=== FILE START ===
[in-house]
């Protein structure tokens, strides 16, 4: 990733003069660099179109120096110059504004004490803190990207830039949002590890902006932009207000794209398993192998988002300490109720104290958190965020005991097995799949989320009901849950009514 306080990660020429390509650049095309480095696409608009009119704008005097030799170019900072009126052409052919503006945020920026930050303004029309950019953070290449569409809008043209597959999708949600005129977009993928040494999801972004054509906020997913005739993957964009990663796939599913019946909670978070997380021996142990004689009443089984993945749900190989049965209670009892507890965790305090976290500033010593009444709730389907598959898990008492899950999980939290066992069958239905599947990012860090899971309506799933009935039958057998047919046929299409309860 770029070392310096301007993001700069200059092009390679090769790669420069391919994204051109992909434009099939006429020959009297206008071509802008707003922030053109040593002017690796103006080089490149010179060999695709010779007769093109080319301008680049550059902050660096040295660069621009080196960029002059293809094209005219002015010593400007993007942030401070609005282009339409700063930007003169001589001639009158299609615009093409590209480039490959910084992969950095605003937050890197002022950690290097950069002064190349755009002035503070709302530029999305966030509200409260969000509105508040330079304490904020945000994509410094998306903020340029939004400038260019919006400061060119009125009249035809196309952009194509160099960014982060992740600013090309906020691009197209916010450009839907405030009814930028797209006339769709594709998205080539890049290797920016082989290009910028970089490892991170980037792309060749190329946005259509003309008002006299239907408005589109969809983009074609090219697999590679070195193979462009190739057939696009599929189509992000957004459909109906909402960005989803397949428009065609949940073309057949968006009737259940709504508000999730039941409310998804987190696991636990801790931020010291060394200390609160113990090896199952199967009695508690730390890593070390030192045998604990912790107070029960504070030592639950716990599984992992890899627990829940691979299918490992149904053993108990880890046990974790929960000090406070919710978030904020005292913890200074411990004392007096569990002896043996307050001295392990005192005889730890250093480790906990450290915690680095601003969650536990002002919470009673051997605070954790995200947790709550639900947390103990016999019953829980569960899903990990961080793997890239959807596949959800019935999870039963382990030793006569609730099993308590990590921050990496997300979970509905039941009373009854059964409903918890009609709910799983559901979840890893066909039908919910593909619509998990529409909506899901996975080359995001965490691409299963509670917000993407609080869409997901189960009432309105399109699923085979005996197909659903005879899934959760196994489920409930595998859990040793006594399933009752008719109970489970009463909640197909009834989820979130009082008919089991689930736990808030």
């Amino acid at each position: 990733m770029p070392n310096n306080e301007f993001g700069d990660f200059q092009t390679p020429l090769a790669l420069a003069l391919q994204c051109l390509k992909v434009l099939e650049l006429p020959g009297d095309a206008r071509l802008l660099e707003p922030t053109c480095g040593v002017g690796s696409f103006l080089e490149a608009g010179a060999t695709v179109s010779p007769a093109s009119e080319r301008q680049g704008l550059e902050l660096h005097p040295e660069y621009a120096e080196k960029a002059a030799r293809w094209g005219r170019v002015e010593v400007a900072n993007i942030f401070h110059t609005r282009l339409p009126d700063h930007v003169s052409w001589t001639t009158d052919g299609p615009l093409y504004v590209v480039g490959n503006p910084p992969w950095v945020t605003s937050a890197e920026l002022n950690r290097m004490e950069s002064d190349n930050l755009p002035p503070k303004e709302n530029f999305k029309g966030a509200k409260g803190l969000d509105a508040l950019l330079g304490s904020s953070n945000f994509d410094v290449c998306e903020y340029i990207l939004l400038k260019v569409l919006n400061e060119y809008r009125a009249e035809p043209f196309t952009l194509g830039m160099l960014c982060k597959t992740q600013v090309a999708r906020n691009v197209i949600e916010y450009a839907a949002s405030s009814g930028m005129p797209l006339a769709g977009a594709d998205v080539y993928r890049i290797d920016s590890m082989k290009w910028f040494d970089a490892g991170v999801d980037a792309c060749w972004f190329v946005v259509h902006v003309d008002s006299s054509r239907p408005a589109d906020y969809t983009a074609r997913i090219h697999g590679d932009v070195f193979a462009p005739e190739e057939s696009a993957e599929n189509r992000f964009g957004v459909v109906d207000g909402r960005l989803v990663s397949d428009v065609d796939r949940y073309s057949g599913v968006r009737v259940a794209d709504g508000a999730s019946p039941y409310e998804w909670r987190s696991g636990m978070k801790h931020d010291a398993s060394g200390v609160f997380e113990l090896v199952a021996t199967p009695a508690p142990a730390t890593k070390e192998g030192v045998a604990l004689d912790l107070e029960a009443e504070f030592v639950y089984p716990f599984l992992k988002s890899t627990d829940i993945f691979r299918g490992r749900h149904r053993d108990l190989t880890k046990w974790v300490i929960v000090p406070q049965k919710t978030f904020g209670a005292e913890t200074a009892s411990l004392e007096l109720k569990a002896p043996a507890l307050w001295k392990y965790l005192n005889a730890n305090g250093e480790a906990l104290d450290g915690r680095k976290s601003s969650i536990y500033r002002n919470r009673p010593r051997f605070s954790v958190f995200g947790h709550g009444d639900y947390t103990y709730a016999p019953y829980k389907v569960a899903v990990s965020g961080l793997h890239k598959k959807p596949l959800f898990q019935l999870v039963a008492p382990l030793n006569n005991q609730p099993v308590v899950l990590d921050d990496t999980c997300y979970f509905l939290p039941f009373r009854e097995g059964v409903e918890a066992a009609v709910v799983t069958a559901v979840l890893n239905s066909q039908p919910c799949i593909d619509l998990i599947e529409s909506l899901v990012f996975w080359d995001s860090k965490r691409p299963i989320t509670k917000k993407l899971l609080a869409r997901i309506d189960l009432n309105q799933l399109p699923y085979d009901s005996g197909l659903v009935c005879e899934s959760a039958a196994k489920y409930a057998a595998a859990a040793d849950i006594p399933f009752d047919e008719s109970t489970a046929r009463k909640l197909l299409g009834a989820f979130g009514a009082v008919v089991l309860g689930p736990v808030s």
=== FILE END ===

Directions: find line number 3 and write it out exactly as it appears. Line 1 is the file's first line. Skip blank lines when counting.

């Amino acid at each position: 990733m770029p070392n310096n306080e301007f993001g700069d990660f200059q092009t390679p020429l090769a790669l420069a003069l391919q994204c051109l390509k992909v434009l099939e650049l006429p020959g009297d095309a206008r071509l802008l660099e707003p922030t053109c480095g040593v002017g690796s696409f103006l080089e490149a608009g010179a060999t695709v179109s010779p007769a093109s009119e080319r301008q680049g704008l550059e902050l660096h005097p040295e660069y621009a120096e080196k960029a002059a030799r293809w094209g005219r170019v002015e010593v400007a900072n993007i942030f401070h110059t609005r282009l339409p009126d700063h930007v003169s052409w001589t001639t009158d052919g299609p615009l093409y504004v590209v480039g490959n503006p910084p992969w950095v945020t605003s937050a890197e920026l002022n950690r290097m004490e950069s002064d190349n930050l755009p002035p503070k303004e709302n530029f999305k029309g966030a509200k409260g803190l969000d509105a508040l950019l330079g304490s904020s953070n945000f994509d410094v290449c998306e903020y340029i990207l939004l400038k260019v569409l919006n400061e060119y809008r009125a009249e035809p043209f196309t952009l194509g830039m160099l960014c982060k597959t992740q600013v090309a999708r906020n691009v197209i949600e916010y450009a839907a949002s405030s009814g930028m005129p797209l006339a769709g977009a594709d998205v080539y993928r890049i290797d920016s590890m082989k290009w910028f040494d970089a490892g991170v999801d980037a792309c060749w972004f190329v946005v259509h902006v003309d008002s006299s054509r239907p408005a589109d906020y969809t983009a074609r997913i090219h697999g590679d932009v070195f193979a462009p005739e190739e057939s696009a993957e599929n189509r992000f964009g957004v459909v109906d207000g909402r960005l989803v990663s397949d428009v065609d796939r949940y073309s057949g599913v968006r009737v259940a794209d709504g508000a999730s019946p039941y409310e998804w909670r987190s696991g636990m978070k801790h931020d010291a398993s060394g200390v609160f997380e113990l090896v199952a021996t199967p009695a508690p142990a730390t890593k070390e192998g030192v045998a604990l004689d912790l107070e029960a009443e504070f030592v639950y089984p716990f599984l992992k988002s890899t627990d829940i993945f691979r299918g490992r749900h149904r053993d108990l190989t880890k046990w974790v300490i929960v000090p406070q049965k919710t978030f904020g209670a005292e913890t200074a009892s411990l004392e007096l109720k569990a002896p043996a507890l307050w001295k392990y965790l005192n005889a730890n305090g250093e480790a906990l104290d450290g915690r680095k976290s601003s969650i536990y500033r002002n919470r009673p010593r051997f605070s954790v958190f995200g947790h709550g009444d639900y947390t103990y709730a016999p019953y829980k389907v569960a899903v990990s965020g961080l793997h890239k598959k959807p596949l959800f898990q019935l999870v039963a008492p382990l030793n006569n005991q609730p099993v308590v899950l990590d921050d990496t999980c997300y979970f509905l939290p039941f009373r009854e097995g059964v409903e918890a066992a009609v709910v799983t069958a559901v979840l890893n239905s066909q039908p919910c799949i593909d619509l998990i599947e529409s909506l899901v990012f996975w080359d995001s860090k965490r691409p299963i989320t509670k917000k993407l899971l609080a869409r997901i309506d189960l009432n309105q799933l399109p699923y085979d009901s005996g197909l659903v009935c005879e899934s959760a039958a196994k489920y409930a057998a595998a859990a040793d849950i006594p399933f009752d047919e008719s109970t489970a046929r009463k909640l197909l299409g009834a989820f979130g009514a009082v008919v089991l309860g689930p736990v808030s």